Great fun, just go and look everywhere on the site, there are various gems (even now, now it's over) in several corners! He stopped apparently in Feb or March 1999, I'm happily surprised it's still there.

Here's the link: So-called DiVx Lover.

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#5 of 13 OFFLINE   Chuck C

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Posted August 14 2001 - 04:51 PM

[quote]

Where has this guy (author) been?

[quote]

No kiddin, man. Maybe this guy should have wrote about the explosivness of home theater, but even that's getting old!

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#6 of 13 OFFLINE   DaveF

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Posted August 15 2001 - 11:31 AM

quote:
The bandwagon was here and left almost 4 years ago. Where has this guy (author) been?[/quote]

~19 million DVD players sold in US
(I estimate 15% household penetration) http://www.thedigita....advdsales.html

95% Household VCR Penetration
http://www.technicol...d-markcent.html

Compared to VCR, DVD is still new, and has only gone mainstream the past year or so.

What amazed me from the Newsweek article was the significant uncertainty of corporate leaders about whether a new digital video technology would catch on. Did these people ever notice the widespread of VHS, CDs, and computers, among other new-fangled technologies? Were they aware that people have been known to rent and even buy movies, some going so far as to connect the VCR to the stereo for better sound? If they had, perhaps the DVD wouldn't have seemed so far-fetched.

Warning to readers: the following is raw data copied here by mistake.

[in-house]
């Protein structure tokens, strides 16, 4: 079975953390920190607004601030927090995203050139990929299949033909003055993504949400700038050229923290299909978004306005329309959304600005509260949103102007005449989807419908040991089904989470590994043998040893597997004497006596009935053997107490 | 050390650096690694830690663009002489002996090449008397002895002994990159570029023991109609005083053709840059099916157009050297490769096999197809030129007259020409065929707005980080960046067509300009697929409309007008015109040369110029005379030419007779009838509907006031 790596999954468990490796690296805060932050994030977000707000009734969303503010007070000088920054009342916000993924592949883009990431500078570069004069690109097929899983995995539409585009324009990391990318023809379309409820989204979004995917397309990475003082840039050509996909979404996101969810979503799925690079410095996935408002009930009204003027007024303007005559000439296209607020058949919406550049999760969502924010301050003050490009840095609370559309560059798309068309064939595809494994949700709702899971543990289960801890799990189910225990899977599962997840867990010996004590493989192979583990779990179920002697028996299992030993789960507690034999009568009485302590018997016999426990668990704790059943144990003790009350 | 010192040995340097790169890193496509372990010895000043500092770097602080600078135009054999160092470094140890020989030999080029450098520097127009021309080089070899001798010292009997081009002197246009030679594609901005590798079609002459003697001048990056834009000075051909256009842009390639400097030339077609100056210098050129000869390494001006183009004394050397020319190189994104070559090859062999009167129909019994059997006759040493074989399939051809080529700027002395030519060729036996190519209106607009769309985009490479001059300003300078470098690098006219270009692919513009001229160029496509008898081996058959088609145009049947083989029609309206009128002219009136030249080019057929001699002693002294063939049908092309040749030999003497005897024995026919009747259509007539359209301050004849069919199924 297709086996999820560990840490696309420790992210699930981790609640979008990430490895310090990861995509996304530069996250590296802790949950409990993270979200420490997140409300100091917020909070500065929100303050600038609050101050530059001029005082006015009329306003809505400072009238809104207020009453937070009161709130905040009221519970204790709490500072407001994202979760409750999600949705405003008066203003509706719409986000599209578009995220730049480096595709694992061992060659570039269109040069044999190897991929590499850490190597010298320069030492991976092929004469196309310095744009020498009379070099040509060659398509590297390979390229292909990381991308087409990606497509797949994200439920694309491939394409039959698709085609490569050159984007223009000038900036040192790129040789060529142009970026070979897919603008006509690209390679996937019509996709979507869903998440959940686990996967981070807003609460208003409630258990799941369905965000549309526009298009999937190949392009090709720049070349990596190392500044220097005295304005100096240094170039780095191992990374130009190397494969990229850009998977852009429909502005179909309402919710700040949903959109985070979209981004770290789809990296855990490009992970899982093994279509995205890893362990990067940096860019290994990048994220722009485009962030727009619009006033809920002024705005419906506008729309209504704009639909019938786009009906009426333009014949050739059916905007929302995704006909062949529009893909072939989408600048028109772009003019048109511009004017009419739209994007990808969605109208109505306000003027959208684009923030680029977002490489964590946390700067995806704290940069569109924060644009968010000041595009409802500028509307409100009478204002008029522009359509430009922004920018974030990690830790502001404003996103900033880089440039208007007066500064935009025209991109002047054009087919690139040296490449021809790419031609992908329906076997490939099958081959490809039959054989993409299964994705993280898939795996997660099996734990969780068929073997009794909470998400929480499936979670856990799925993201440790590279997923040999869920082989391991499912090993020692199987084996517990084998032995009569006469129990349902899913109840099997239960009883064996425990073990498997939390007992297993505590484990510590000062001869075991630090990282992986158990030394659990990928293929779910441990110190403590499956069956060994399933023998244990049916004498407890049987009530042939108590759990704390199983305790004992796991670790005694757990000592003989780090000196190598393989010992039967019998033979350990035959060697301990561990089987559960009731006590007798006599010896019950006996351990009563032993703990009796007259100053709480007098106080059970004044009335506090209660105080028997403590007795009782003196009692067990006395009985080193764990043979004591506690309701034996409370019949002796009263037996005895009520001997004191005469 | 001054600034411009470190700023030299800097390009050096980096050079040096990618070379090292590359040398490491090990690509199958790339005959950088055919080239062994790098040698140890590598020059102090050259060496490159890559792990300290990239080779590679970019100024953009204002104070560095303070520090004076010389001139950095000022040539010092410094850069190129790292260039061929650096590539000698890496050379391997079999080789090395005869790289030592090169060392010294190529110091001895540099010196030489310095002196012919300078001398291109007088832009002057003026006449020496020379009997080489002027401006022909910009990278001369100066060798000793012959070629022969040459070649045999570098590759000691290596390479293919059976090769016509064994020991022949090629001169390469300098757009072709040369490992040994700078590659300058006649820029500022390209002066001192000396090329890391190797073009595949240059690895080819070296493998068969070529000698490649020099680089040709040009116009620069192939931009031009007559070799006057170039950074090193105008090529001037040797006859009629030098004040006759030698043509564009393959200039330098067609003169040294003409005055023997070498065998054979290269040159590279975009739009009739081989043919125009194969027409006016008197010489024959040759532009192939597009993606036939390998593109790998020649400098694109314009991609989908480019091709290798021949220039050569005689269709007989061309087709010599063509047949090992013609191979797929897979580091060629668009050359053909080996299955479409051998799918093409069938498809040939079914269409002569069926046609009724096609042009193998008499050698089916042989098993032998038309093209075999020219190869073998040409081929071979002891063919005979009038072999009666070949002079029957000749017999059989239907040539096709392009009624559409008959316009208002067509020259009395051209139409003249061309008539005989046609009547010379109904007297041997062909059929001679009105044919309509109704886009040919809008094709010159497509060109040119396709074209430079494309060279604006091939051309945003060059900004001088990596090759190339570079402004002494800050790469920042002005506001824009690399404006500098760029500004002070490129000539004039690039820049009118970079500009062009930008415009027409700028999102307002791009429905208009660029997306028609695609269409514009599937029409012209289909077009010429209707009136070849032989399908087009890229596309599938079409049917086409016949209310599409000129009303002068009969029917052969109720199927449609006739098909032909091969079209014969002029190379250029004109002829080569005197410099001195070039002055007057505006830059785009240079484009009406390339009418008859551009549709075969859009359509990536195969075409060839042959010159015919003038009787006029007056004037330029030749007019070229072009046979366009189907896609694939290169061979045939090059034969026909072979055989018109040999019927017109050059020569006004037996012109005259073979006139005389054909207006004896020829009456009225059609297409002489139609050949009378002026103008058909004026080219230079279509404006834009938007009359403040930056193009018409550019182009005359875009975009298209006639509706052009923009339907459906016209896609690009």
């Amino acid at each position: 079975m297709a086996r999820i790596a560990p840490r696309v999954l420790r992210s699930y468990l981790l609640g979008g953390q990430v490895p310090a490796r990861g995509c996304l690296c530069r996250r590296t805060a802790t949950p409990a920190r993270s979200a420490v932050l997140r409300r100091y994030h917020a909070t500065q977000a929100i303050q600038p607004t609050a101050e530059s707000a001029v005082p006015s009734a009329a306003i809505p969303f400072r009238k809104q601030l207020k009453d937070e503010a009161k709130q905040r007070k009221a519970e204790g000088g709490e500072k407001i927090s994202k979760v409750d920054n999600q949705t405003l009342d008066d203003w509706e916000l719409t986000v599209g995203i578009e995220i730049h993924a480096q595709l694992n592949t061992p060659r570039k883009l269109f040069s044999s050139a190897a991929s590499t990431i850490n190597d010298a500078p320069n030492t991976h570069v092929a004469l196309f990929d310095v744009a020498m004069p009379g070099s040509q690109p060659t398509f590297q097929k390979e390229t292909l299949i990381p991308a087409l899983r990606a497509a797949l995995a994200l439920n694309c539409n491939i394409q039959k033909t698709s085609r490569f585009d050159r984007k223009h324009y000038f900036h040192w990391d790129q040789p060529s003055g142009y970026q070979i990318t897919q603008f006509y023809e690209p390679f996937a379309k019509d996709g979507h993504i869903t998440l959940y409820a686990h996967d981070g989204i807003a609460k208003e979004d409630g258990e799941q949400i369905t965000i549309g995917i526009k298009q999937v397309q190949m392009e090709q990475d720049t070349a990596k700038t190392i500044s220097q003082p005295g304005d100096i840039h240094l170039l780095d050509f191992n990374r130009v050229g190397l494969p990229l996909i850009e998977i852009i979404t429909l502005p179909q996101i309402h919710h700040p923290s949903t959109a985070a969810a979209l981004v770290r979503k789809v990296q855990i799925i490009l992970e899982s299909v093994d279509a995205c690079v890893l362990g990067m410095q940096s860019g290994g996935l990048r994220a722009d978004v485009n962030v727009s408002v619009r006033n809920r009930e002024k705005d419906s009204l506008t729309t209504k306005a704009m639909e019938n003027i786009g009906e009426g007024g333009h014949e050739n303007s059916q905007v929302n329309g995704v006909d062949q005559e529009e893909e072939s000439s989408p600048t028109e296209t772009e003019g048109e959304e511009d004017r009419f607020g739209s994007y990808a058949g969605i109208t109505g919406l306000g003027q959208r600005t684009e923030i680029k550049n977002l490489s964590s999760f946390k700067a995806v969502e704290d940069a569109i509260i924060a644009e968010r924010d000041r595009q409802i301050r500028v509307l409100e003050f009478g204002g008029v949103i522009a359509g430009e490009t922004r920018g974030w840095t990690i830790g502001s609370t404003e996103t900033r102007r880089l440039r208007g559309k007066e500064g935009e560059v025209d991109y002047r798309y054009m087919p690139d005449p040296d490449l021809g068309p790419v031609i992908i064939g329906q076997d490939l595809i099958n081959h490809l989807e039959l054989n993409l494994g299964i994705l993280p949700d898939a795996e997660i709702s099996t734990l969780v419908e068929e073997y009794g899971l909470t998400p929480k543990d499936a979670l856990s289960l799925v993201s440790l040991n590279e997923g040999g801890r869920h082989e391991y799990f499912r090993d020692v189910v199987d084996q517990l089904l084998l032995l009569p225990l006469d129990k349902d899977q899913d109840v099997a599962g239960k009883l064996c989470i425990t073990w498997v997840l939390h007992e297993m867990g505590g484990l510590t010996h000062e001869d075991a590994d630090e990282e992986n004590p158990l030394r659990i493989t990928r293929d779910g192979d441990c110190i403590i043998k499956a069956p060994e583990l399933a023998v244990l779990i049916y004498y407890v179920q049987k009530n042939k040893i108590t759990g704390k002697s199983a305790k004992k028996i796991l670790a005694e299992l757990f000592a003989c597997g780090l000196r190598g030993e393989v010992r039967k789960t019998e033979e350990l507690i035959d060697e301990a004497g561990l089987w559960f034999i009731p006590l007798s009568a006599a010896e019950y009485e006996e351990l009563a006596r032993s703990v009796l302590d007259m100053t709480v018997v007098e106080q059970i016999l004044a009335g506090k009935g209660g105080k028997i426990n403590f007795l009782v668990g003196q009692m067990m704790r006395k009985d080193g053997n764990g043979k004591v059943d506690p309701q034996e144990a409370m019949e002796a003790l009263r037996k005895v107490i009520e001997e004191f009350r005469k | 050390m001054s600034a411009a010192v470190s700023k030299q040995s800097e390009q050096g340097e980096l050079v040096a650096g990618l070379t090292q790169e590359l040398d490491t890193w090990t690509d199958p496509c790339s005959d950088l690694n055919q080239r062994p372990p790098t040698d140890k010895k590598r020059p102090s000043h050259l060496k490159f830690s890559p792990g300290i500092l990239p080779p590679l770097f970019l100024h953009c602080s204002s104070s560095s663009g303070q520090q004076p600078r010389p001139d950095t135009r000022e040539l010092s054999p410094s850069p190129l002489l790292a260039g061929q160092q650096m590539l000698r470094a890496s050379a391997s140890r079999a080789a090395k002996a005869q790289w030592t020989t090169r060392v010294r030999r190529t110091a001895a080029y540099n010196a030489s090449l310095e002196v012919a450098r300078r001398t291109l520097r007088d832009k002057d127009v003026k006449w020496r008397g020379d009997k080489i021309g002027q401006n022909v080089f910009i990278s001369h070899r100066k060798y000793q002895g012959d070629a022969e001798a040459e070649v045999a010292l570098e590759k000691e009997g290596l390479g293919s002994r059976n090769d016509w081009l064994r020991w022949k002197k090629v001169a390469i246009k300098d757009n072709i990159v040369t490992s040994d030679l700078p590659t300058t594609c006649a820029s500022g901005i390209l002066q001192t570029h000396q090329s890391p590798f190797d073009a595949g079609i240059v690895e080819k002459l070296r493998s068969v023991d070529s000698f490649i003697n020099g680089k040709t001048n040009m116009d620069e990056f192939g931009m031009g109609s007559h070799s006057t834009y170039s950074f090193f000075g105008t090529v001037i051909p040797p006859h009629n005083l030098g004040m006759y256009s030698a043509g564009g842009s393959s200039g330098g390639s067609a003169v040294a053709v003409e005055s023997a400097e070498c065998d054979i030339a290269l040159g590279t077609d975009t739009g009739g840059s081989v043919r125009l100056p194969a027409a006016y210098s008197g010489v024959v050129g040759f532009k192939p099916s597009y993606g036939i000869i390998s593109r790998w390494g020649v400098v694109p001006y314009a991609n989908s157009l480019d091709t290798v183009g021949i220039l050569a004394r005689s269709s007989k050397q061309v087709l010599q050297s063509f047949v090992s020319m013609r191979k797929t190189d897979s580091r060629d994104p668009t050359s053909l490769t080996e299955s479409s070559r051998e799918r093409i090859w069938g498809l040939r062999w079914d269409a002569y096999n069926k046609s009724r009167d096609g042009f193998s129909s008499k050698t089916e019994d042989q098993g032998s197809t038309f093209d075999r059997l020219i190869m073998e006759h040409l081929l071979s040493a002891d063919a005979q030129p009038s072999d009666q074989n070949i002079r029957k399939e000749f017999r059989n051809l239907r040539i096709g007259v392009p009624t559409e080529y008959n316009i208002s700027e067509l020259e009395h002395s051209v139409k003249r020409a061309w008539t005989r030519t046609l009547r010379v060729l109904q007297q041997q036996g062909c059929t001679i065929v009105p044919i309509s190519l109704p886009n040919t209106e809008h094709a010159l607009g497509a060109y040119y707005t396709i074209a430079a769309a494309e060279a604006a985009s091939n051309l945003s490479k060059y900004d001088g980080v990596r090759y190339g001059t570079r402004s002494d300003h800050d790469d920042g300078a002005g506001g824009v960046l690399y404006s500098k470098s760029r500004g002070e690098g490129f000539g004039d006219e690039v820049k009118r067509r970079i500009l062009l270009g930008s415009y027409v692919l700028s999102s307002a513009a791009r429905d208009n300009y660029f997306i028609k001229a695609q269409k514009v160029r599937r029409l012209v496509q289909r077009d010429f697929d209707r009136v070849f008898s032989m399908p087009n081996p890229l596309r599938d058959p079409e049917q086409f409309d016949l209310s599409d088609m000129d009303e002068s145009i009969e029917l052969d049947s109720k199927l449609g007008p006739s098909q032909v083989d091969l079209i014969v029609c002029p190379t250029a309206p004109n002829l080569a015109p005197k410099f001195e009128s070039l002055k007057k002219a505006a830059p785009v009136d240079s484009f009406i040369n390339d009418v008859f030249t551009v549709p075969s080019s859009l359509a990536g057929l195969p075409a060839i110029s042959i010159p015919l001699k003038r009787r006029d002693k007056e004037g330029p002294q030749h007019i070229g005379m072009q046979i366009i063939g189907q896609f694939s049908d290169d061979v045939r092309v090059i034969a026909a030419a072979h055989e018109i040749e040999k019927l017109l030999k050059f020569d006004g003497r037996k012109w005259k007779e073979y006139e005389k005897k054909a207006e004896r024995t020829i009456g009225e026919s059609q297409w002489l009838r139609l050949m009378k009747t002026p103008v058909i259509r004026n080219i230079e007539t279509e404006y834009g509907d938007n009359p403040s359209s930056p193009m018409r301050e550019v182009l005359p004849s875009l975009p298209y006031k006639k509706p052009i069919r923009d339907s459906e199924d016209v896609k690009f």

I can appreciate the reluctance to embrace technologies that require your company to pay competitors for its use. But my mind boggles that they didn't expect DVD to be of general interest to consumers.

[Edited last by DaveF on August 15, 2001 at 02:31 PM]

#7 of 13 OFFLINE   Marty M

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Posted August 15 2001 - 01:38 PM

I remember when I got my DVD player three years ago, I figured if the DVD format didn't "take" I would at least have a new CD player out of the deal. Now if I can just talk my wife into letting me get a new DVD player. I can't seem to make my Sony S-300 malfunction.
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#8 of 13 OFFLINE   LarryDavenport

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Posted August 15 2001 - 02:48 PM